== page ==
A potential mechanism of action of an antibody (HIS45) which has been shown to induce prolonged graft survival

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Abstract

Animals treated with the antibody HIS45 According to a regimen known to prolong the survival of allogeneic skin grafts (1), show no significant decrease in αβ+ T cells from their lymph nodes and no dramatic change in the levels of either αβ+CD4+ or αβ+CD8+ cells compared with untreated controls. However, the T cells of treated animals showed reduced expression of the αβ form of the T cell receptor. Although treatment did not lead to an upregulation of the CD25 molecule on the rat cells, treatment does lead to a reduction at the cell surface in the amount of the determinant recognized by HIS45. In vitro analysis revealed that the HIS45 determinant was lost from T cells following their activation but re-expressed later. The T cells in treated animals may be partially activated. This ability of HIS45 to partially activate cells was supported by experiments which revealed that the antibody HIS45 was only weakly mitogenic in vitro, but when present in conjunction with another stimulus such as anti-Vβ cell receptor antibody or a mitogen or a superantigen, the HIS45 antibody was shown to produce significantly increased proliferation. Functional analysis of cells from treated animals showed they respond significantly less well in vitro to either superantigen (TSST-1) or alloantigen, compared to cells from age and sex marched untreated controls. Since no T cell depletion occurred following treatment the reduced functional ability of these cells must have been due to a functional defect in their ability to respond. The results suggest that HIS45 was having its immunosuppresive effect by delivering an incomplete activation signal to T cells leading to a state of anergy.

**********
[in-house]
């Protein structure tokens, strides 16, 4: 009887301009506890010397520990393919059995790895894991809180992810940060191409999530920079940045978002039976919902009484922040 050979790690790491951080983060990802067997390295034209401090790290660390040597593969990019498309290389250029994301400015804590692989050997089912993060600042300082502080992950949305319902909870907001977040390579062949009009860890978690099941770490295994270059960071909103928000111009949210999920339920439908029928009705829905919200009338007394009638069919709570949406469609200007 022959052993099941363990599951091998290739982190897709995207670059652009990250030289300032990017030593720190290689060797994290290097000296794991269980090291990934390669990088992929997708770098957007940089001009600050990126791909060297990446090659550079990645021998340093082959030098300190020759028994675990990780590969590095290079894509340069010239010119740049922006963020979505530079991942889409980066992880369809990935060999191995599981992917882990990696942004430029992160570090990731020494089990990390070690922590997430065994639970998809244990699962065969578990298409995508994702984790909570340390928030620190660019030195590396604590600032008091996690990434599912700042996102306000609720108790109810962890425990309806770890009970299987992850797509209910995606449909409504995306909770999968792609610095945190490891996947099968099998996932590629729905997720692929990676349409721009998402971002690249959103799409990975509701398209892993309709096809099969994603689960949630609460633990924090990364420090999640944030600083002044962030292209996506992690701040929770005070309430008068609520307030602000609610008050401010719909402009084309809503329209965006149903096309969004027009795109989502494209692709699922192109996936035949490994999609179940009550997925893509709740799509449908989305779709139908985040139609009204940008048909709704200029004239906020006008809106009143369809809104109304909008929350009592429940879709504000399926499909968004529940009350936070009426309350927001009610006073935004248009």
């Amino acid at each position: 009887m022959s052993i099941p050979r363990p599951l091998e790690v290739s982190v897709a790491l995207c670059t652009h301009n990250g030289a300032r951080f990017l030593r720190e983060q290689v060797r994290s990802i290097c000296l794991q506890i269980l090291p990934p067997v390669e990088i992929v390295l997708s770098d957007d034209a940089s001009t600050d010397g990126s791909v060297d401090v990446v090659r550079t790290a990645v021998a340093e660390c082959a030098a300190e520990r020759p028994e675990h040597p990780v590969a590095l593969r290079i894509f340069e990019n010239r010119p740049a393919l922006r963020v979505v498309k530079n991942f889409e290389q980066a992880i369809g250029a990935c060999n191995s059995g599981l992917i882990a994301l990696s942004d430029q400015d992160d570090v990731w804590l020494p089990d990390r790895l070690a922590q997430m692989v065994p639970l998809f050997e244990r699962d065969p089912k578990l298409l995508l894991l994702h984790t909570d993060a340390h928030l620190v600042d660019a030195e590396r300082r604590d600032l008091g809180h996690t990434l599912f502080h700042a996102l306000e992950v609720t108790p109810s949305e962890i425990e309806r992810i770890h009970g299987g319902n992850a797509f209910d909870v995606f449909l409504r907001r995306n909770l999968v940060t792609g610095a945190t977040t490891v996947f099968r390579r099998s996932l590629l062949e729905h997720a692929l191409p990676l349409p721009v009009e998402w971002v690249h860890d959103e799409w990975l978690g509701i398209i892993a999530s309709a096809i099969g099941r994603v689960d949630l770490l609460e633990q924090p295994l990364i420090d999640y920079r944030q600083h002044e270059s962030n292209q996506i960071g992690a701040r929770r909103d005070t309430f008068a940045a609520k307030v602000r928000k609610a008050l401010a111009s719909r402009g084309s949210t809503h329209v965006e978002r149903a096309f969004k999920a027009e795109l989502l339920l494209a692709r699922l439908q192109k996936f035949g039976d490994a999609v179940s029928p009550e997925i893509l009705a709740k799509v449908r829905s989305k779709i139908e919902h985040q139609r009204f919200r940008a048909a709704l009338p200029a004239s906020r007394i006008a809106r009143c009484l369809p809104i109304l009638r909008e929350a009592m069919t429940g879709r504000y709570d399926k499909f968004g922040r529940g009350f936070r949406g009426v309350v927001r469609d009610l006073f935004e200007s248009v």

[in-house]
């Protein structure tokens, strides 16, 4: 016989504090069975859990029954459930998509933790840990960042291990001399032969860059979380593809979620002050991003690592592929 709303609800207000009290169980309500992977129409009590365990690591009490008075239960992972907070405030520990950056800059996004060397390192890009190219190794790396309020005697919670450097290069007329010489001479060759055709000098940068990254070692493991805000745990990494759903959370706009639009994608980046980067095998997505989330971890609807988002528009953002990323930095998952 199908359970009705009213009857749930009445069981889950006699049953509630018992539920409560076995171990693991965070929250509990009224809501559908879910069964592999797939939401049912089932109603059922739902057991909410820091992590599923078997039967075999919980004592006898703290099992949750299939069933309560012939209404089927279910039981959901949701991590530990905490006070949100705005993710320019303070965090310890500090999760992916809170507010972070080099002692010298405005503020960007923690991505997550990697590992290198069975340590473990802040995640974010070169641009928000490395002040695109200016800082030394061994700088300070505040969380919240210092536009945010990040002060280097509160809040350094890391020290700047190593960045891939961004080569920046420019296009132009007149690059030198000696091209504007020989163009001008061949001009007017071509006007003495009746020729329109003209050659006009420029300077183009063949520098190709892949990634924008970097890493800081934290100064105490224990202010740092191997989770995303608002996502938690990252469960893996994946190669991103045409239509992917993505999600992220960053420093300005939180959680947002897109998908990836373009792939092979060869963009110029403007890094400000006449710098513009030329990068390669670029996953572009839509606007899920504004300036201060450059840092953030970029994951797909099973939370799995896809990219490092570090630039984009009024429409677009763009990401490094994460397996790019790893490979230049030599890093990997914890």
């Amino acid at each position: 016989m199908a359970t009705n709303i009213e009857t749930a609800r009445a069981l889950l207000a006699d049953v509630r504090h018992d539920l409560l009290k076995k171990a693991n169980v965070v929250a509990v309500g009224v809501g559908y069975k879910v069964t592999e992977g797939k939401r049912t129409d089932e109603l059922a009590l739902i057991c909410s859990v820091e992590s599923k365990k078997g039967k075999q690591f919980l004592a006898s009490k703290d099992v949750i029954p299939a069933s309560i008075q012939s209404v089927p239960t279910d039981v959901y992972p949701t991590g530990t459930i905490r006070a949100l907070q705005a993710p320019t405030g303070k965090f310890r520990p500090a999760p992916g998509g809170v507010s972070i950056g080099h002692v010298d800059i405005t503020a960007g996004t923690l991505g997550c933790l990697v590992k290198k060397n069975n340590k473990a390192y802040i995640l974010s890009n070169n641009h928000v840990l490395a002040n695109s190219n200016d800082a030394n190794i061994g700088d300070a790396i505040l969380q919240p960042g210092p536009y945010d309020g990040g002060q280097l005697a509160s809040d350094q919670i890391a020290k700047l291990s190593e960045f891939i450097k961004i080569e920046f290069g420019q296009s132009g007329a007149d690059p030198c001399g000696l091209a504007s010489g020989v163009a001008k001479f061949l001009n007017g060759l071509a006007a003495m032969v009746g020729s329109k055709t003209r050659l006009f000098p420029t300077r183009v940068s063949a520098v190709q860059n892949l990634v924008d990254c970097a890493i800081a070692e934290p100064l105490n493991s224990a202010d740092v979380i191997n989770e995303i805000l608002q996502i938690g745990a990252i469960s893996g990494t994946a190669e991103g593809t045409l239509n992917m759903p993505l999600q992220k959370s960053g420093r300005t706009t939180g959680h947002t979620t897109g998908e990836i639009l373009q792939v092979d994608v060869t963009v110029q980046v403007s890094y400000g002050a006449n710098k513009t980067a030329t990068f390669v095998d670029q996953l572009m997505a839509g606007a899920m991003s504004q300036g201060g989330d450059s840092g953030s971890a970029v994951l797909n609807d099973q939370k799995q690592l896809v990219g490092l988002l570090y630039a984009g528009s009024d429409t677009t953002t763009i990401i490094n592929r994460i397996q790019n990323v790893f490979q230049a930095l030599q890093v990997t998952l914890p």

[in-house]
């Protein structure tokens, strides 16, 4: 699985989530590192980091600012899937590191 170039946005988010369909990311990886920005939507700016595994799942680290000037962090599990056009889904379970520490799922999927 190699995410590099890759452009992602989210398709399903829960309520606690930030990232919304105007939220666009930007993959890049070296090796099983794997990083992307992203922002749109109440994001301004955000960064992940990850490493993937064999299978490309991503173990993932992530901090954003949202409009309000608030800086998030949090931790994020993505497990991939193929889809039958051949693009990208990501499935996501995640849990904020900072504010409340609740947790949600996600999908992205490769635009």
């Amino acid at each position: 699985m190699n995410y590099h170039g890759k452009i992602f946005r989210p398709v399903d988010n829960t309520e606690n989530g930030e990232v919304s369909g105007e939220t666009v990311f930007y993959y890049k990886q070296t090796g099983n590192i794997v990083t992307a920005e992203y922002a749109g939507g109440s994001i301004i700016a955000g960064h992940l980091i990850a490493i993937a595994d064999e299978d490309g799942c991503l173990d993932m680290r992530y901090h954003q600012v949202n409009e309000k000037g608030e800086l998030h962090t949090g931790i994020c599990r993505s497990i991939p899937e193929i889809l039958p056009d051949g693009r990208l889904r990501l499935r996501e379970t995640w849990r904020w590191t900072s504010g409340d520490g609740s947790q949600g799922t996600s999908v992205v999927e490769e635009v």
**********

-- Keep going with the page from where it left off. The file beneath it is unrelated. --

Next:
Original languageEnglish
Pages (from-to)425-436
Number of pages12
JournalImmunobiology
Volume196
Issue number4
DOIs
Publication statusPublished - Dec 1996
Externally publishedYes

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ASJC Scopus subject areas

  • Immunology and Allergy
  • Immunology
  • Hematology

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